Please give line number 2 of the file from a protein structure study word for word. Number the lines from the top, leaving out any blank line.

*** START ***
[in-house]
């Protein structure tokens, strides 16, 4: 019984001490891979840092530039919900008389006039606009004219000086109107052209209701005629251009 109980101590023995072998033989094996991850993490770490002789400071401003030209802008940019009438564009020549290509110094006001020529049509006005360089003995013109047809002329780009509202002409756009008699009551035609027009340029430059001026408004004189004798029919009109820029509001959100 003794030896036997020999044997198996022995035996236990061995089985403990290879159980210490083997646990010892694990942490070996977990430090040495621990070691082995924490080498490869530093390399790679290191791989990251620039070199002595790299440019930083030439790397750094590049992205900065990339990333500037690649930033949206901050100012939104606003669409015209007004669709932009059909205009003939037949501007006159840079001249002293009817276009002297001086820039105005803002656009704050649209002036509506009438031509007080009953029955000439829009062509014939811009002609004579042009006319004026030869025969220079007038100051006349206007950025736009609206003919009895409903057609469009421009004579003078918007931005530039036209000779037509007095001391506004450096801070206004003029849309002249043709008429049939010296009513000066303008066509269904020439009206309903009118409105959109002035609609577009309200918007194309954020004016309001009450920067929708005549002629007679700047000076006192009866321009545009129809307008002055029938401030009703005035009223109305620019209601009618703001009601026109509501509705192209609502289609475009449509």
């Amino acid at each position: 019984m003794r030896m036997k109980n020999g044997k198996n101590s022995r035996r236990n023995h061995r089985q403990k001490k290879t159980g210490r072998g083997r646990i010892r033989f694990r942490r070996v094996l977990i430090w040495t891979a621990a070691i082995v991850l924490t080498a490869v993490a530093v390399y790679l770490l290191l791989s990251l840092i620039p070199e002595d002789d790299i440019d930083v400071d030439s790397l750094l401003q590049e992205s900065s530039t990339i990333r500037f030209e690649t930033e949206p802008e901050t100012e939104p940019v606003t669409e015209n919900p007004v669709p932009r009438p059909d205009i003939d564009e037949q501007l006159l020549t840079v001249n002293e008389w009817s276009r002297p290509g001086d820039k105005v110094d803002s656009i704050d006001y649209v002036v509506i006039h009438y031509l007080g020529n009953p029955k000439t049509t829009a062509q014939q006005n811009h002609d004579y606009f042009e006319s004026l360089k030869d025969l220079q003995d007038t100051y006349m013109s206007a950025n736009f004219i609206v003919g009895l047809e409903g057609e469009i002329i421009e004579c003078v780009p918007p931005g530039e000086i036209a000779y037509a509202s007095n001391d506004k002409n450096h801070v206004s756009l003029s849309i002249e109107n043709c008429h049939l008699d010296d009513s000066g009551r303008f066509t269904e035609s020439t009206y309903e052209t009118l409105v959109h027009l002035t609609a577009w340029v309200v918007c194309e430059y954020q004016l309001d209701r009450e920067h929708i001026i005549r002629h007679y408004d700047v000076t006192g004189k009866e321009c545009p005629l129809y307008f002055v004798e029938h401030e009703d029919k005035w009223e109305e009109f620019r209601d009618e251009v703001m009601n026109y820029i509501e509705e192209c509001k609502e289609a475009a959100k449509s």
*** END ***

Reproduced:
């Protein structure tokens, strides 16, 4: 019984001490891979840092530039919900008389006039606009004219000086109107052209209701005629251009 109980101590023995072998033989094996991850993490770490002789400071401003030209802008940019009438564009020549290509110094006001020529049509006005360089003995013109047809002329780009509202002409756009008699009551035609027009340029430059001026408004004189004798029919009109820029509001959100 003794030896036997020999044997198996022995035996236990061995089985403990290879159980210490083997646990010892694990942490070996977990430090040495621990070691082995924490080498490869530093390399790679290191791989990251620039070199002595790299440019930083030439790397750094590049992205900065990339990333500037690649930033949206901050100012939104606003669409015209007004669709932009059909205009003939037949501007006159840079001249002293009817276009002297001086820039105005803002656009704050649209002036509506009438031509007080009953029955000439829009062509014939811009002609004579042009006319004026030869025969220079007038100051006349206007950025736009609206003919009895409903057609469009421009004579003078918007931005530039036209000779037509007095001391506004450096801070206004003029849309002249043709008429049939010296009513000066303008066509269904020439009206309903009118409105959109002035609609577009309200918007194309954020004016309001009450920067929708005549002629007679700047000076006192009866321009545009129809307008002055029938401030009703005035009223109305620019209601009618703001009601026109509501509705192209609502289609475009449509």